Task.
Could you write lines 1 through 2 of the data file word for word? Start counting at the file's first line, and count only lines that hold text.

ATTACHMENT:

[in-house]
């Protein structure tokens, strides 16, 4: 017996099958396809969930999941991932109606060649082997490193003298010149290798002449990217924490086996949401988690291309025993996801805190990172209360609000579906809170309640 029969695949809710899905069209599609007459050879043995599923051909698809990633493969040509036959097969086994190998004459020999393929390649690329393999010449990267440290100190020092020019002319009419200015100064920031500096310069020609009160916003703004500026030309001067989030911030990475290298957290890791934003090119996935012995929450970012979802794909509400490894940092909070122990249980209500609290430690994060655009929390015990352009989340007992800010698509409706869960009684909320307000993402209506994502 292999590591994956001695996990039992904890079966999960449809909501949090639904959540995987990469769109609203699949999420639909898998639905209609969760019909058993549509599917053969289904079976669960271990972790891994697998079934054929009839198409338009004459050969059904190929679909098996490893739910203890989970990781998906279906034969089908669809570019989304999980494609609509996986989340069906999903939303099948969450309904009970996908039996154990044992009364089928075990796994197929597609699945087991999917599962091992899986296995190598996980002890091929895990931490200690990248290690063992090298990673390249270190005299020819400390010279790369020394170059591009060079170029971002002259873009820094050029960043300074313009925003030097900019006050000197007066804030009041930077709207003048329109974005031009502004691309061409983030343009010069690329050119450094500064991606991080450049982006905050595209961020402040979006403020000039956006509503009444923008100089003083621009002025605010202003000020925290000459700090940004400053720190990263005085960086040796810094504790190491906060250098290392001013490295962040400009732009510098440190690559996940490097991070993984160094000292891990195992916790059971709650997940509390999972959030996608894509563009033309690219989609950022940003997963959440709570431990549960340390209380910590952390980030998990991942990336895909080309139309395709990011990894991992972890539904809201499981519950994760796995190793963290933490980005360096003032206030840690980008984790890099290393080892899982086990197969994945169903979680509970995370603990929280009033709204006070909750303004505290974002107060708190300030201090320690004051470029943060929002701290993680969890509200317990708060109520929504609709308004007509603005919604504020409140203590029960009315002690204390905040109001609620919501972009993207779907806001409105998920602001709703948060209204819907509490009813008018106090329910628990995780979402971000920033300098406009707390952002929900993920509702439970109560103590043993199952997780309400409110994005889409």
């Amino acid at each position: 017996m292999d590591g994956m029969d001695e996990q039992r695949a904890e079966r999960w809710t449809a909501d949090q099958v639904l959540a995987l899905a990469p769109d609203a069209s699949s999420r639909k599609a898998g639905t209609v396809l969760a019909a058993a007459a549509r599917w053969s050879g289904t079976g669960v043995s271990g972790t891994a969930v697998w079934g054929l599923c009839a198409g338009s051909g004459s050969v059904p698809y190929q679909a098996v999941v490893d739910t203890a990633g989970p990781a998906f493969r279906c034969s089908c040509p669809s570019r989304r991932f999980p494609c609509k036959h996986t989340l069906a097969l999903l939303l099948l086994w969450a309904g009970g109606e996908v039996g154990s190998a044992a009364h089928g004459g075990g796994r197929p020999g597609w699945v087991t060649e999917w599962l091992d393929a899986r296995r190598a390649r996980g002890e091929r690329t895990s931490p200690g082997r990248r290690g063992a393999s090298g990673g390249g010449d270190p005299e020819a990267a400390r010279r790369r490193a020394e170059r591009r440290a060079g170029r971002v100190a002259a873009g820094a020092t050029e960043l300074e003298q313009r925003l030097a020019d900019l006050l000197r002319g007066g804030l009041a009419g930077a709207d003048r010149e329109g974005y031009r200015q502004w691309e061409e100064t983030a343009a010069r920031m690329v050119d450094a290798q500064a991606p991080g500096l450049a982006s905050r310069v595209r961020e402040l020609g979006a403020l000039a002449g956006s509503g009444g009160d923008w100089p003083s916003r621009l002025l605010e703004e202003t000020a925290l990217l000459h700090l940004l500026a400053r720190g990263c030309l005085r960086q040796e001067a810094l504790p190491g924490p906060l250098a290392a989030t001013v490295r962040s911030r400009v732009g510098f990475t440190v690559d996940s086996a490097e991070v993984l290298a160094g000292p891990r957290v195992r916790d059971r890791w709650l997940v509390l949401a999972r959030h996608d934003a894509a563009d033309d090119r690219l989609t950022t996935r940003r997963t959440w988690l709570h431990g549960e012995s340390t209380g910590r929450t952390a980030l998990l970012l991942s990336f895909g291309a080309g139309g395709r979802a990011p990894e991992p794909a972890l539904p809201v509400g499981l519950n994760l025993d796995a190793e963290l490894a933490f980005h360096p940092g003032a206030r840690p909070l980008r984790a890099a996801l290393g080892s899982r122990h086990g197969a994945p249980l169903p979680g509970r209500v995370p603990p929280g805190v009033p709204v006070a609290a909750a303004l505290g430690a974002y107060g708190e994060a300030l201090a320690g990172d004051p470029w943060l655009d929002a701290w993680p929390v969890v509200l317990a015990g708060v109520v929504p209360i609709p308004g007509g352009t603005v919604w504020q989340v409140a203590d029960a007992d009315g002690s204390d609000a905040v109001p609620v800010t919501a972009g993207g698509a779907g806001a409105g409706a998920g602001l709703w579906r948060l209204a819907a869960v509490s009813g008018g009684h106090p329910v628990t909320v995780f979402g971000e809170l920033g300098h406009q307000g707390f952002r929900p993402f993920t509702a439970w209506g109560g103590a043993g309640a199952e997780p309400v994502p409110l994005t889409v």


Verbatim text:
[in-house]
């Protein structure tokens, strides 16, 4: 017996099958396809969930999941991932109606060649082997490193003298010149290798002449990217924490086996949401988690291309025993996801805190990172209360609000579906809170309640 029969695949809710899905069209599609007459050879043995599923051909698809990633493969040509036959097969086994190998004459020999393929390649690329393999010449990267440290100190020092020019002319009419200015100064920031500096310069020609009160916003703004500026030309001067989030911030990475290298957290890791934003090119996935012995929450970012979802794909509400490894940092909070122990249980209500609290430690994060655009929390015990352009989340007992800010698509409706869960009684909320307000993402209506994502 292999590591994956001695996990039992904890079966999960449809909501949090639904959540995987990469769109609203699949999420639909898998639905209609969760019909058993549509599917053969289904079976669960271990972790891994697998079934054929009839198409338009004459050969059904190929679909098996490893739910203890989970990781998906279906034969089908669809570019989304999980494609609509996986989340069906999903939303099948969450309904009970996908039996154990044992009364089928075990796994197929597609699945087991999917599962091992899986296995190598996980002890091929895990931490200690990248290690063992090298990673390249270190005299020819400390010279790369020394170059591009060079170029971002002259873009820094050029960043300074313009925003030097900019006050000197007066804030009041930077709207003048329109974005031009502004691309061409983030343009010069690329050119450094500064991606991080450049982006905050595209961020402040979006403020000039956006509503009444923008100089003083621009002025605010202003000020925290000459700090940004400053720190990263005085960086040796810094504790190491906060250098290392001013490295962040400009732009510098440190690559996940490097991070993984160094000292891990195992916790059971709650997940509390999972959030996608894509563009033309690219989609950022940003997963959440709570431990549960340390209380910590952390980030998990991942990336895909080309139309395709990011990894991992972890539904809201499981519950994760796995190793963290933490980005360096003032206030840690980008984790890099290393080892899982086990197969994945169903979680509970995370603990929280009033709204006070909750303004505290974002107060708190300030201090320690004051470029943060929002701290993680969890509200317990708060109520929504609709308004007509603005919604504020409140203590029960009315002690204390905040109001609620919501972009993207779907806001409105998920602001709703948060209204819907509490009813008018106090329910628990995780979402971000920033300098406009707390952002929900993920509702439970109560103590043993199952997780309400409110994005889409």